Monte-Carlo: The name alone conjures up images of overbearing opulence, inaccessible glamour, glistening beaches and famously wealthy glitterati, says Y Reporter, Alvin Thomas.
It’s hard for us Indians to think of Monaco without smearing a smile on our faces. While it may be the swankiest microstate in the world, it is, to us, a brand of biscuits (Monaco biscuits) that we adored, growing up. Of course, that’s just me being a bit cheeky.
Monaco is one of the tiniest, but most extravagant countries on the face of the earth. It is so opulent that it makes Dubai look like it’s on pensioner’s support; the country practically drips with wealth.
There are numerous luxury boutique hotels and restaurants, hyper car showrooms (including Bugatti and Marussia Motors), designer stores and casinos. It really is an ideal location for one to blow one’s life savings. And don’t be surprised if you manage to eat through all of it in a week or two.
Over the years, the country has also established itself as a Mecca of speed and automotive racing. The Monaco Grand Prix -an annual event -which was first held in 1929, is among the most-sought-after races on the Formula One calendar.
Not everyone is blessed with the opportunity to see a million-dollar Formula One car blast through the tight city roads -which consists of the city streets of Monte Carlo and La Condamine -at 240kph.
All of this means that the country is dotted with tourists from all over the world, some turning up in their luxury yachts or by helicopters. Rumour has it that a sailor must book his or her yacht at least a few weeks before the Grand Prix, or be left without a docking space at the marina.
Monaco has quite a past to its name, and it’s not very illustrious. It all began when the Monaco fort was seized by the Grimaldi family (in 1297) from a rival Italian faction. They have since held on to this tiny piece of land for more than 700 years.
The most notable year in the history of the country’s formation has to be 1861 when Monaco relinquished half of its territory to France in exchange for cash and independence. This meant all their natural resources were in the hands of the French.
But, Monaco’s move to make the country a tax-free haven has since made it the go-to spot for businessmen and women, actors, royals, politicians, and even Formula One racing drivers. Oh, and let’s not forget: Oscar-winning Hollywood star Grace Kelly certainly did add to the glamour of Monaco when she tied the knot with Rainier III, the then Prince of Monaco, in 1956.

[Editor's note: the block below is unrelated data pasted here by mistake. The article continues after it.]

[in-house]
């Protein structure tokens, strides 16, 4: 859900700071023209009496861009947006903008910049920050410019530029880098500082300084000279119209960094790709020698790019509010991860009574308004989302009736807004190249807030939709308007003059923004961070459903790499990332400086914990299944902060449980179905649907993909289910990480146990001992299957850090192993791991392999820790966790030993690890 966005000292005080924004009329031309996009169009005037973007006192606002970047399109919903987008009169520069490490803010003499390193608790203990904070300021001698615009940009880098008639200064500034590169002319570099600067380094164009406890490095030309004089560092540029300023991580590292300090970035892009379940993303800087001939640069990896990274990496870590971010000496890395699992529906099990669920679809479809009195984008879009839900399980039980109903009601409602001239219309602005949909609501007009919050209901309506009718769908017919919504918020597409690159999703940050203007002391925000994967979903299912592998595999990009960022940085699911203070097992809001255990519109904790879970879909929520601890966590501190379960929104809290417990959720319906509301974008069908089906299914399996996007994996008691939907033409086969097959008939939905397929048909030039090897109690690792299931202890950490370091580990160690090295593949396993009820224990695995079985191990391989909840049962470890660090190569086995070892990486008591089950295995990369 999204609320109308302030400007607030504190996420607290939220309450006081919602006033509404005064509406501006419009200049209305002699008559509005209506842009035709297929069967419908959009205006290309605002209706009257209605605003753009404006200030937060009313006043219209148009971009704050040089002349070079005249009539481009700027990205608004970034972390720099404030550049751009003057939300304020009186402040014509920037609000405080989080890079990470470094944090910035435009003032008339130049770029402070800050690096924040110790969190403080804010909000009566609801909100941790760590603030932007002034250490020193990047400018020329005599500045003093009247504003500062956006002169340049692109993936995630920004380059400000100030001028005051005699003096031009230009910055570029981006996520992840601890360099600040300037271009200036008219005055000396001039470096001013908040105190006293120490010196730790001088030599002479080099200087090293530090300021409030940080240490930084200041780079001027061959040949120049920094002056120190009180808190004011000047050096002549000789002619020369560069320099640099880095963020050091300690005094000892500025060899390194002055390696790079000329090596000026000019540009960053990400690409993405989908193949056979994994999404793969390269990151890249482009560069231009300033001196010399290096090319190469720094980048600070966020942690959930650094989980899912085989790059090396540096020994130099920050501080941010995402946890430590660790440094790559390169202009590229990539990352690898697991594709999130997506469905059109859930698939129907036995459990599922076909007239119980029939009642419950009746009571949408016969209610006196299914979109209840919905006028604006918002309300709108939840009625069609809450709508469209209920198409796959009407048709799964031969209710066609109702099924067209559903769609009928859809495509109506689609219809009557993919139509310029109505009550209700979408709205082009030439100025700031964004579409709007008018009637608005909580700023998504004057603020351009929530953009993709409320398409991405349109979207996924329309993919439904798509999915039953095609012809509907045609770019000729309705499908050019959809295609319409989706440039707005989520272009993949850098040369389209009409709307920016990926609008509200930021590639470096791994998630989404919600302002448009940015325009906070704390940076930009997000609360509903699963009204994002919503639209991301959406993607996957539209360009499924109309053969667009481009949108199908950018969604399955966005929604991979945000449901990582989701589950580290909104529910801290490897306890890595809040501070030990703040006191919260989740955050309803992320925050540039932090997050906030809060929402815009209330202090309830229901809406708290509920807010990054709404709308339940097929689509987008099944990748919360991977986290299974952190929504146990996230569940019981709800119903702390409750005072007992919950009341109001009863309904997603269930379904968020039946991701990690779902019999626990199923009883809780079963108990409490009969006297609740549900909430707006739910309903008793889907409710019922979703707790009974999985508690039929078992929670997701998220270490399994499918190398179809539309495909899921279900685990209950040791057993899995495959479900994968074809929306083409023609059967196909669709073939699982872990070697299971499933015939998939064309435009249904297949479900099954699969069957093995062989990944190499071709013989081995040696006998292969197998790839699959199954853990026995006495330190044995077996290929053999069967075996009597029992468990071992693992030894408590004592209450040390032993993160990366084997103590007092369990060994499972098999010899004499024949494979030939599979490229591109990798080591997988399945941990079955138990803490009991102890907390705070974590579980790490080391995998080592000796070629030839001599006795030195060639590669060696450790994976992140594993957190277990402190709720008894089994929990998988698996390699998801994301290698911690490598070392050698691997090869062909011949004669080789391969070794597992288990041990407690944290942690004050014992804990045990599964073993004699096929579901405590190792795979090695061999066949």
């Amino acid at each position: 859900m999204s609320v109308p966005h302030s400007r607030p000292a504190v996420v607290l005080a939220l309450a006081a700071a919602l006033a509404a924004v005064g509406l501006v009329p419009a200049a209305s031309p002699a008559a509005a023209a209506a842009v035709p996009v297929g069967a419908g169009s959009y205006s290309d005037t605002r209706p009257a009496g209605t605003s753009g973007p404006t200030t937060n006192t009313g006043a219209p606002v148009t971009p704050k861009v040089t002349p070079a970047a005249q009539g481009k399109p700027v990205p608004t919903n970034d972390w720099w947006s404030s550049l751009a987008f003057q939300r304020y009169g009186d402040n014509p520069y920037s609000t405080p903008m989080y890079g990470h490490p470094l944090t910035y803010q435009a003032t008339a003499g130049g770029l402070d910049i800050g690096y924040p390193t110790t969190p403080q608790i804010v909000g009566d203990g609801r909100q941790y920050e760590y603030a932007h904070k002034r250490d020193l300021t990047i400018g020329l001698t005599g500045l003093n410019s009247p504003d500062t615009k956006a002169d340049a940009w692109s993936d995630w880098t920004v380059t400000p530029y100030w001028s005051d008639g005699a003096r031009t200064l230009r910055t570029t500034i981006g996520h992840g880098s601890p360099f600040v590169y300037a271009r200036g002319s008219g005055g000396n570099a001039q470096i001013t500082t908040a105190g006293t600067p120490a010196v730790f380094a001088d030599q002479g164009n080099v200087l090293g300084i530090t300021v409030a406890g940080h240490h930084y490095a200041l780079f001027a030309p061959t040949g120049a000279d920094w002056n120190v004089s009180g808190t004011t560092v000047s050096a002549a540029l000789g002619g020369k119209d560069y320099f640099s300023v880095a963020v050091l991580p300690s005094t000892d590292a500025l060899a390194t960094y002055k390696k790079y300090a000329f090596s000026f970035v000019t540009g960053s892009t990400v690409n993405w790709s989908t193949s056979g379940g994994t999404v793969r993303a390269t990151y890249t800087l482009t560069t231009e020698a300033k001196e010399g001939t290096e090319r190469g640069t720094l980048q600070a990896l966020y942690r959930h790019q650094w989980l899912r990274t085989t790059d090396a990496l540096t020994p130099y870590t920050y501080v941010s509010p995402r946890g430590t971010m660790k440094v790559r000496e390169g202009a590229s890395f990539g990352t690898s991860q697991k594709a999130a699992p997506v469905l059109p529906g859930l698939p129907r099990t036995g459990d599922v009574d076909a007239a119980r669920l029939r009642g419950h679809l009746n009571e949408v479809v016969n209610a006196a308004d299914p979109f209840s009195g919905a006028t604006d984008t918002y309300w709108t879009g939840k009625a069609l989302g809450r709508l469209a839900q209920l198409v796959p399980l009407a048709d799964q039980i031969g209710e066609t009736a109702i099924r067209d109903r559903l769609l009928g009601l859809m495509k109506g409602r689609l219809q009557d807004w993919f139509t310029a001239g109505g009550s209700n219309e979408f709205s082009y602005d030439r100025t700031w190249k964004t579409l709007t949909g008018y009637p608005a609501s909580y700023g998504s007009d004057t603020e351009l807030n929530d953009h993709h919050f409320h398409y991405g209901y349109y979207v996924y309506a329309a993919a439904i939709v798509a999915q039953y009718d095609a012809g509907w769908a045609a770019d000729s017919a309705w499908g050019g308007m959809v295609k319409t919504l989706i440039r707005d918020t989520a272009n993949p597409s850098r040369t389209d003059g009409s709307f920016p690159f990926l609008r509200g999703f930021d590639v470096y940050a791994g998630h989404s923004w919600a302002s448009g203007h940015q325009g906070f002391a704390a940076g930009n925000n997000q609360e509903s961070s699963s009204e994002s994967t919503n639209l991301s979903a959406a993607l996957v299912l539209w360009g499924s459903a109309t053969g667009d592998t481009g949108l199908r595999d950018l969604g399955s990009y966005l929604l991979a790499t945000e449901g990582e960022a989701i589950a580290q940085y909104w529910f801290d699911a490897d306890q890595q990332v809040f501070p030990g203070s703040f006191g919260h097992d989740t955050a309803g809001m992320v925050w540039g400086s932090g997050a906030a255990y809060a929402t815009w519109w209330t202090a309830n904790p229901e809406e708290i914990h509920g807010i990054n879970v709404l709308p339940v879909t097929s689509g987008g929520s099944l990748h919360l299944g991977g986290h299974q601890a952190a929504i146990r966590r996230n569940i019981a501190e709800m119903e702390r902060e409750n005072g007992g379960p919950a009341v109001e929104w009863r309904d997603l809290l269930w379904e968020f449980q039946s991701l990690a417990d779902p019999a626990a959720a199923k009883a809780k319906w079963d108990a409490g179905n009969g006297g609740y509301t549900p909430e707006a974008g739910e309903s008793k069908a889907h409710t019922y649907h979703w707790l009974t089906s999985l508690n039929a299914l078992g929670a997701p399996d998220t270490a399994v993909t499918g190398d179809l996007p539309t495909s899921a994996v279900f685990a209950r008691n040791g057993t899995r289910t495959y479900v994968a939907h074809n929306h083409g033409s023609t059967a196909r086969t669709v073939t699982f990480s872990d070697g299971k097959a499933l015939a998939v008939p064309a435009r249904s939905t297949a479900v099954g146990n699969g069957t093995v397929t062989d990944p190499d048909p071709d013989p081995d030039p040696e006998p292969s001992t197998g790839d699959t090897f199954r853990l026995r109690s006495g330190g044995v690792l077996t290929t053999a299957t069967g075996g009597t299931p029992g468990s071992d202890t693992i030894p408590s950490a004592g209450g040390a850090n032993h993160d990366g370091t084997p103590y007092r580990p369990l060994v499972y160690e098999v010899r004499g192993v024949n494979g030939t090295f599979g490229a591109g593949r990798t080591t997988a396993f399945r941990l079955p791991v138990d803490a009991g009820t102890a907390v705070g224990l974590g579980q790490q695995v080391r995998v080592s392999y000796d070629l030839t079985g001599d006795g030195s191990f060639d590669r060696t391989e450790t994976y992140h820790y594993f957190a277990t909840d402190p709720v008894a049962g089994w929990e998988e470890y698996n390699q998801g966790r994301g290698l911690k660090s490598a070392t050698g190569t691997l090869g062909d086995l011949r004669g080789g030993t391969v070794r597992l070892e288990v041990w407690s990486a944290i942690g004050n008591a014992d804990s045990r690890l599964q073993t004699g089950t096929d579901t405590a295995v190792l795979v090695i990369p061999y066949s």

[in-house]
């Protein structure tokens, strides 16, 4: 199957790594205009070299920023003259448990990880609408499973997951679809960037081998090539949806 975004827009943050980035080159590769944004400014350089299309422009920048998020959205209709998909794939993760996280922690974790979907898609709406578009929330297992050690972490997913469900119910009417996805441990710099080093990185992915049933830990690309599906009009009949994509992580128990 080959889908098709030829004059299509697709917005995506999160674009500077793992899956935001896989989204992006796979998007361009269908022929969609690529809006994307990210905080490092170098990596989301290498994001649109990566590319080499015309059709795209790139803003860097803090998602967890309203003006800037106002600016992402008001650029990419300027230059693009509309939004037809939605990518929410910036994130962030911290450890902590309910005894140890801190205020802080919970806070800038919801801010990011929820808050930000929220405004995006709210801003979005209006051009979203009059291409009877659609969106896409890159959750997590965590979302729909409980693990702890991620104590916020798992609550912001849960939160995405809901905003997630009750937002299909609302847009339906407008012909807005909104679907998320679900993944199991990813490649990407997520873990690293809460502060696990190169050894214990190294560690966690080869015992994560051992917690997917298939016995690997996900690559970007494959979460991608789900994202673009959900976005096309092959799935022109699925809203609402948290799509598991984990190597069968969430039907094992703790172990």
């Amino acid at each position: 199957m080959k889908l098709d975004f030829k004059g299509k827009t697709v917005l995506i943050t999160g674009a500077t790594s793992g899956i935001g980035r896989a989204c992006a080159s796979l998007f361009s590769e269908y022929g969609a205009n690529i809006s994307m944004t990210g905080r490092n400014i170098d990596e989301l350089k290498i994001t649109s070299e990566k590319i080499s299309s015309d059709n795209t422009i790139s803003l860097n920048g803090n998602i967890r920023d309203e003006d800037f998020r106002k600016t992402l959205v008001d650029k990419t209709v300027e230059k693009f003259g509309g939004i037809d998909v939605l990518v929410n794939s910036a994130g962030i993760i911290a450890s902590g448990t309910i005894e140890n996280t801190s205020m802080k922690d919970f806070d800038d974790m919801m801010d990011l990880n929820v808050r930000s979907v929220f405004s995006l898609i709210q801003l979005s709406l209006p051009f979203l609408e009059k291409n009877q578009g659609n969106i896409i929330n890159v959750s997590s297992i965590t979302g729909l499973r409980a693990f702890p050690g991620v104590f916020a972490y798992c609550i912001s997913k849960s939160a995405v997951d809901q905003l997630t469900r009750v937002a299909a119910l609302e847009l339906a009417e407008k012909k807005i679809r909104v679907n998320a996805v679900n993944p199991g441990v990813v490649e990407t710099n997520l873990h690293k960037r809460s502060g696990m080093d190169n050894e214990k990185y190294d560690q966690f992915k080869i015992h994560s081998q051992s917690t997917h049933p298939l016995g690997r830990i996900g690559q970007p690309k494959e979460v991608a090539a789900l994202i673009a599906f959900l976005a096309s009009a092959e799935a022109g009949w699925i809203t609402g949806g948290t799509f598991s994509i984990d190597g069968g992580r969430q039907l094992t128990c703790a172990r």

My favourite place- I would love to migrate to Monte-Carlo someday, but hotel rooms here are among the most expensive in the world. Renting an apartment is not an easy task either, primarily because the condos – most of which are owned by F1 superstars – don’t come cheap; and secondly, they don’t need to rent out apartments to strangers to make a fast buck. My only option then is to sit by the Monaco streets and stare at the fancy cars. When I’m done with that, I would perhaps head to the Palais Princier de Monaco (Prince’s Palace of Monaco), a compact yet lavish royal pad filled with fabulous furniture and 19th-century art; and then take a spiritual stroll through the Cathédrale Notre-Dame-Immaculée (Saint Nicholas Cathedral). There, you can walk – in silence – past the princess’s and prince’s graves.
Highlights- There’s no wrong time to visit Monaco; there’s always life in the streets. But things get all the more lively a few weeks prior to the Grand Prix when they shut down the roads, add sound and protective barriers near the homes, and open up the boutique shops to the public. Monaco has a humid subtropical climate due to its proximity to the sea –but temperatures hover around the 20-degrees-Celsius mark at all times. This makes it perfect for visiting the beaches –Monte-Carlo beach in particular. Keep in mind that everyone has the same idea, and you will have to vie for a spot on the beach to relax; talk about having to earn a tan. The Jardin Exotique de Monaco (botanical garden) is also an attraction. These extraordinary gardens tumble down the slopes of the Moneghetti district through a maze of paths, stairs and bridges
Lowlights- Apart from the extravagant rents and hotel prices, Monaco is also the most densely populated country in the world. This means it’s hard to find a room for yourself, and if you do, it’s going to be cramped. Planning on taking a drive in your rented hatchback? A litre of petrol costs a whooping 700baisas (!) Oh, and don’t forget: you’ll be surrounded by Ferraris and Lamborghinis. It’s an ego killer.
Souvenirs- Grand Prix T-shirts, shoes, caps and shades are a must-have when you’re on vacation in Monaco. There’s nothing like walking around the streets trying to look like Fernando Alonso or Lewis Hamilton.
Getting there- The most ideal way to get there is to take a bus from the city of Nice in France. But you can fly from Muscat to Nice Côte d’Azur International Airport, by Emirates. A return-trip will set you back roughly RO600.
Where to stay- There are several hotels for tourists to opt for, but they’re expensive. The cheapest hotel we could find was the Hotel Novotel Monte-Carlo, at RO87 for one night on an off-peak day. Hotels rates are known to shoot up to RO250 (or more) during the Grand Prix season.
1. Head for Larvotto beach and stroll through the pebbles
2. Wander into the Prince’s Palace and marvel at fabulous furniture and art
3. Step into the Saint Nicholas Cathedral and admire remnants of ancient architecture
4. Click a selfie with the succulents at the Jardin Exotique
5. Sit by the streets and stare at the fancy cars